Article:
When is a Hotel not a Hotel?
…When it’s a delicious restaurant of course! If we were to give you just one budget tip for India, Sri Lanka and Nepal it would be this – Hotels are your friend. No, we’re not talking the swanky Hilton kind..in fact these hotels don’t have any rooms at all. Yes, it’s slightly confusing, but many local family restaurants in these countries call themselves ‘hotel’. Perhaps the most famous example is Hotel Saravana Bhavan – a global chain of South Indian restaurants. Or, if you’ve visited Sri Lanka’s capital city Colombo, you may have heard of Hotel de Pillawoos, famed for its tasty, cheap and filling kottu and rotis. So why should you eat at one of these places?
In India, hotels are found in every town and city – offering a wide range of dishes. The absolute best value thing on the menu, the one you need to look out for is a thali. These may come on a banana leaf or on a special plate with lots of little compartments – you get four or five small portions of different curries, chappatis, yoghurt, pickle all served with a huge mound of fluffy rice. If you’re lucky you even get a sweet dish to finish – maybe a syrupy gulab jamun or a fragrant rice pudding. Some places will even come round and top your plate up with seconds. The cheapest thali that we have found in a hotel was around 90 rupees – just over £1! Other good value options on the menu are dosas – delicious savoury pancakes with optional fillings (our favourite is a masala dosa which is filled with spiced mushy potato) served with a sambar. Teas and coffees are also served here for a really cheap price. A cup of masala chai will usually come in a metal cup with a second dish underneath. This is for you to pour the tea back and forth a few times – doing this stirs in the sugar and makes the milk frothy. Be careful though – these cups are red-hot! Because these hotels generally cater to locals, they don’t shy away from the chillies, but you can usually ask for it to be less spicy when you order (for us it’s the spicier the better!) Each region serves slightly different takes on dishes, some will be light, some fruity, others rich and floating in ghee.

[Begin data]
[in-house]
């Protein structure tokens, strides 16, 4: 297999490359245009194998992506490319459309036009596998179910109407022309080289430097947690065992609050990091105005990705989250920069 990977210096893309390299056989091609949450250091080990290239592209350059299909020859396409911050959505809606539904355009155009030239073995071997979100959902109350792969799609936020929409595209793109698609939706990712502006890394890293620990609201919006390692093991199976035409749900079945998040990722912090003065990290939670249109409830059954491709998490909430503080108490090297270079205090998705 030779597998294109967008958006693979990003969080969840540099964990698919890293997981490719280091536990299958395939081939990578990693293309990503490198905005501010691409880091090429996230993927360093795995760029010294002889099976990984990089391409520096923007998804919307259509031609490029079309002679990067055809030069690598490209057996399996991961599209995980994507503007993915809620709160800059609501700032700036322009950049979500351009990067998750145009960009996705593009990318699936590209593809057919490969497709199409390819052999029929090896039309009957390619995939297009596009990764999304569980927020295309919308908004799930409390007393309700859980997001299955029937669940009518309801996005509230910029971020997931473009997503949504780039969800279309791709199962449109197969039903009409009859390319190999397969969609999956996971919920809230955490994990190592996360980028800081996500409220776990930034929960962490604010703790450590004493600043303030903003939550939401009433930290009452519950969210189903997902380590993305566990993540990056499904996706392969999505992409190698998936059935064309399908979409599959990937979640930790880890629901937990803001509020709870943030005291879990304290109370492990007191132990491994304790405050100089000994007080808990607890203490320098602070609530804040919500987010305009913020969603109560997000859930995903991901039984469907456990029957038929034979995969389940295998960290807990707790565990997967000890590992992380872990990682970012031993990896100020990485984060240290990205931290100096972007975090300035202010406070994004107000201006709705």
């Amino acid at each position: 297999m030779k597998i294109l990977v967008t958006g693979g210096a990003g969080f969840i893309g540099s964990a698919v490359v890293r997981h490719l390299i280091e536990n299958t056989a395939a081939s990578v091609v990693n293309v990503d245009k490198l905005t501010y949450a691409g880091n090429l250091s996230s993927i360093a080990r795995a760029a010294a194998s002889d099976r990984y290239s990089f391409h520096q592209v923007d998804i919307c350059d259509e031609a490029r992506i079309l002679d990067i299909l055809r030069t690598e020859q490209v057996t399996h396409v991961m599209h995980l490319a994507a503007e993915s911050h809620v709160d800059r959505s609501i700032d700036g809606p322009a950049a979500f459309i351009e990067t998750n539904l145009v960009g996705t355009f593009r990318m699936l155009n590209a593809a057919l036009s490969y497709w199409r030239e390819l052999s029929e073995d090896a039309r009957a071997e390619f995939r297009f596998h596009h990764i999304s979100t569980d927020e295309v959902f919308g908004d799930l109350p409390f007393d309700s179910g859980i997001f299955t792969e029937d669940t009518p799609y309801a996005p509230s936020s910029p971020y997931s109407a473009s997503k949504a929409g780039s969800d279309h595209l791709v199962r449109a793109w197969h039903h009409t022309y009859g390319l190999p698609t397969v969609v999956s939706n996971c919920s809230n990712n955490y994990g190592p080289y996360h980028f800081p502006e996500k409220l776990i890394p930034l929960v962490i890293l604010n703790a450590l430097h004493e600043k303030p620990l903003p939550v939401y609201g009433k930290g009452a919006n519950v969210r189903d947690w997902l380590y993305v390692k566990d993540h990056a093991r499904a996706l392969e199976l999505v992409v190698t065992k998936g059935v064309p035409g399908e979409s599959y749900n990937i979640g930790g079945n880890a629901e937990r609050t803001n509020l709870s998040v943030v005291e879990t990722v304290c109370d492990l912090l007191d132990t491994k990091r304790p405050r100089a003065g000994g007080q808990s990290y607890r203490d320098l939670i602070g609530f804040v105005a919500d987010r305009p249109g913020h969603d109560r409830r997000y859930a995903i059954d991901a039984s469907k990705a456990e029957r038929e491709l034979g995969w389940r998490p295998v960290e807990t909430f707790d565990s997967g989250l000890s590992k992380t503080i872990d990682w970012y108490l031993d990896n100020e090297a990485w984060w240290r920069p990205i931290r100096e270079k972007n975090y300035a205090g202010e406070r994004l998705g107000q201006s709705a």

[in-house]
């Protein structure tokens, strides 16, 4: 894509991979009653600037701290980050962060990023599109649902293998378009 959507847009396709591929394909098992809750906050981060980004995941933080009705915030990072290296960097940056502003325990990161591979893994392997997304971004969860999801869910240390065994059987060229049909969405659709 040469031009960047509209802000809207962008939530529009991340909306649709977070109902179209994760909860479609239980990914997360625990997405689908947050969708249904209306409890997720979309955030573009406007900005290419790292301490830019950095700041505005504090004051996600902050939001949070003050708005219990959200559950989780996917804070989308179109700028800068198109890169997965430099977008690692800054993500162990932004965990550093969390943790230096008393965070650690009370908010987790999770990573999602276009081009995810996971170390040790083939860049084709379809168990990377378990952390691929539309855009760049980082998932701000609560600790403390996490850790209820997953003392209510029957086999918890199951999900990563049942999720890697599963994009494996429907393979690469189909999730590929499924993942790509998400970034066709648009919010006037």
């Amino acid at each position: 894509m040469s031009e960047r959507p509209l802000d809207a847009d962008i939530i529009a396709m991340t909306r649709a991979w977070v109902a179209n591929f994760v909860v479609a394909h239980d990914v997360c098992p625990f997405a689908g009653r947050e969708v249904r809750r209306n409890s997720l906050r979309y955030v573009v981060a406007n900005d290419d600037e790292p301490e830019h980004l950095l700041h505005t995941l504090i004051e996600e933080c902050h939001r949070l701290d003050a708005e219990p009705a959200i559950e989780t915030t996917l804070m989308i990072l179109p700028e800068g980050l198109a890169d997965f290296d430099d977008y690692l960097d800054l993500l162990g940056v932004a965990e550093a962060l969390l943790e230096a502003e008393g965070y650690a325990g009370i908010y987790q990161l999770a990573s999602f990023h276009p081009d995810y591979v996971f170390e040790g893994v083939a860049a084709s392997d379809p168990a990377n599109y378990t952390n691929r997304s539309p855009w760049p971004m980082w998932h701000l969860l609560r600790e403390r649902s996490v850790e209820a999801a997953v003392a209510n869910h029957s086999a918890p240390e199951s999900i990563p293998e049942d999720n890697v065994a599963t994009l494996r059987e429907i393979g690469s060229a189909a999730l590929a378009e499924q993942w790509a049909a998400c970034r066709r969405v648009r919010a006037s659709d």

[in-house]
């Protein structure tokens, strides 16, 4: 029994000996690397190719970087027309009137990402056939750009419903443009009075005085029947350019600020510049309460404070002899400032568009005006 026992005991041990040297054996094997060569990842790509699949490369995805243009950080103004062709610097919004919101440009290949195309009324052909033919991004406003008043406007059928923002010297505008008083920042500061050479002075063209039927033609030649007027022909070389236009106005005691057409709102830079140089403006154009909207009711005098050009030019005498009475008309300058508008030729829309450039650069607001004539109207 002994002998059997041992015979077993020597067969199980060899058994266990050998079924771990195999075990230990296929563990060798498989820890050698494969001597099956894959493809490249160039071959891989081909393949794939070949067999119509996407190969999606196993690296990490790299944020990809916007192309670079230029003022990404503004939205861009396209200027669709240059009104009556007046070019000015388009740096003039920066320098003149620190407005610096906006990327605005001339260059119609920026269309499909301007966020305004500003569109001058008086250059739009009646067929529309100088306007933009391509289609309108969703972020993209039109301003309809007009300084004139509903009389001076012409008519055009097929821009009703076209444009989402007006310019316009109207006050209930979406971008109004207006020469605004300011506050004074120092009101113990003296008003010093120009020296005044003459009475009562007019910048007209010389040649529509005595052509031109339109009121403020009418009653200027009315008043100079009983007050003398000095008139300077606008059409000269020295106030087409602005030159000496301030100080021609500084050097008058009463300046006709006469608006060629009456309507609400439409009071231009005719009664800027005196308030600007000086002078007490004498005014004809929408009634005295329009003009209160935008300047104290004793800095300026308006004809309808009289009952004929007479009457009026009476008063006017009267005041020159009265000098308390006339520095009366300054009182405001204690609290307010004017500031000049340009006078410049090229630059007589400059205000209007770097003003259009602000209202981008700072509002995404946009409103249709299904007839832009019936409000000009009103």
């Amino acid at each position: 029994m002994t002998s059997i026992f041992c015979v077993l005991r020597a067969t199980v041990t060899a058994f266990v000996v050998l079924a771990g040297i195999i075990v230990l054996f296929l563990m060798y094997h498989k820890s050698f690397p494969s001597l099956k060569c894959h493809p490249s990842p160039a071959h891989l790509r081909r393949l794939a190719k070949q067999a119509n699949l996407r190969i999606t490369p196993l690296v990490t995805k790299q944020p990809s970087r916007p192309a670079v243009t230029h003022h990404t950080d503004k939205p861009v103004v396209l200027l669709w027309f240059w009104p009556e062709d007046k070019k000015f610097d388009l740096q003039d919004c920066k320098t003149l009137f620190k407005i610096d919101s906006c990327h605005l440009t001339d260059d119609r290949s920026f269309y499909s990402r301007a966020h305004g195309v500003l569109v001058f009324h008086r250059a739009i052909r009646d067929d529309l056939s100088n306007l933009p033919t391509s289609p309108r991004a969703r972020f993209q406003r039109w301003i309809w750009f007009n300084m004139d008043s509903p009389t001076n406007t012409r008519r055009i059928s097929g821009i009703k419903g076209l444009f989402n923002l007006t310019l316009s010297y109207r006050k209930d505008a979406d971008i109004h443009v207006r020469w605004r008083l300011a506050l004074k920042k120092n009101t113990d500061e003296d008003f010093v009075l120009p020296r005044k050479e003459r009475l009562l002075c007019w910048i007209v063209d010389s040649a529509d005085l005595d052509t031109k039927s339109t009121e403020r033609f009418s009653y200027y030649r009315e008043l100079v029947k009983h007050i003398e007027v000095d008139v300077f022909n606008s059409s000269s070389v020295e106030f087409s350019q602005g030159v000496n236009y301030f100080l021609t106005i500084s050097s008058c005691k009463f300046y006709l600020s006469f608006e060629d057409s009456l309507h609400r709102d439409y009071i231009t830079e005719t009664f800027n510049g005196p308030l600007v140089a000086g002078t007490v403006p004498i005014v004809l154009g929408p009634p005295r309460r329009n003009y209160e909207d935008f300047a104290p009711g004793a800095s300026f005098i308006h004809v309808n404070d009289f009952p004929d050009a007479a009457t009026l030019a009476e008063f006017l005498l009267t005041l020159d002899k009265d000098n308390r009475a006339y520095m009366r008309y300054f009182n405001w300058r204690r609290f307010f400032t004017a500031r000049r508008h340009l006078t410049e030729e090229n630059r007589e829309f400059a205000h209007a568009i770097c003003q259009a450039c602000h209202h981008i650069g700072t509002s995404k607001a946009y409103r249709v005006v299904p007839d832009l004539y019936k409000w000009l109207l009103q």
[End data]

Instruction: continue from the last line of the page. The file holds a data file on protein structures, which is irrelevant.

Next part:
In Sri Lanka, these hotels usually serve different dishes depending on what time of day it is. There will usually be ‘short eats’ (bakery type food such as curried buns) and rotis available throughout the day, with a set lunch of curry and rice available from around 11am – 2pm. Curry and rice is the Sri Lankan answer to India’s thali, and it’s almost always the best value thing on the menu. We’ve eaten this almost every day while in Sri Lanka, and the cheapest one we’ve had was only 130 rupees – around 65p! Similar to a thali, you get a pile of hot fluffy rice and usually three or four curries to accompany it, along with fresh crunchy papad.
In Nepal the dish that powers the nation has got to be dal bhat, and again the cheapest and most authentic places are often the restaurants which call themselves hotels. It’s fairly similar to a thali, you get rice with a few different curries, pickles, papad and always a delicious portion of lentil dal. So popular is this dish that the shops in Pokhara sell T-shirts with the slogan ‘dal bhat power 24 hour!’
But why are they called hotels? Is it just to confuse poor tourists? Well, it’s probably due to the fact that restaurants didn’t always exist in these countries. Local people would either eat at home, or at someone else’s home, or grab a snack from a street-side vendor. The only people to eat out would have been tourists, and generally speaking in the early days of mass tourism this would have been in the restaurant attached to their hotels. Somehow, when more places to eat opened in towns and cities, the name ‘hotel’ must have stuck.
Generally speaking, most hotels are safe to eat in. But we recommend that you look for two things – is it clean, and are there locals eating there? If a place is busy with families it’s usually a good sign. In actual fact the only time we’ve had a spot of Delhi Belly was from eating in a tourist restaurant (appropriately enough, in Delhi!)
Now, go forth and stuff your faces!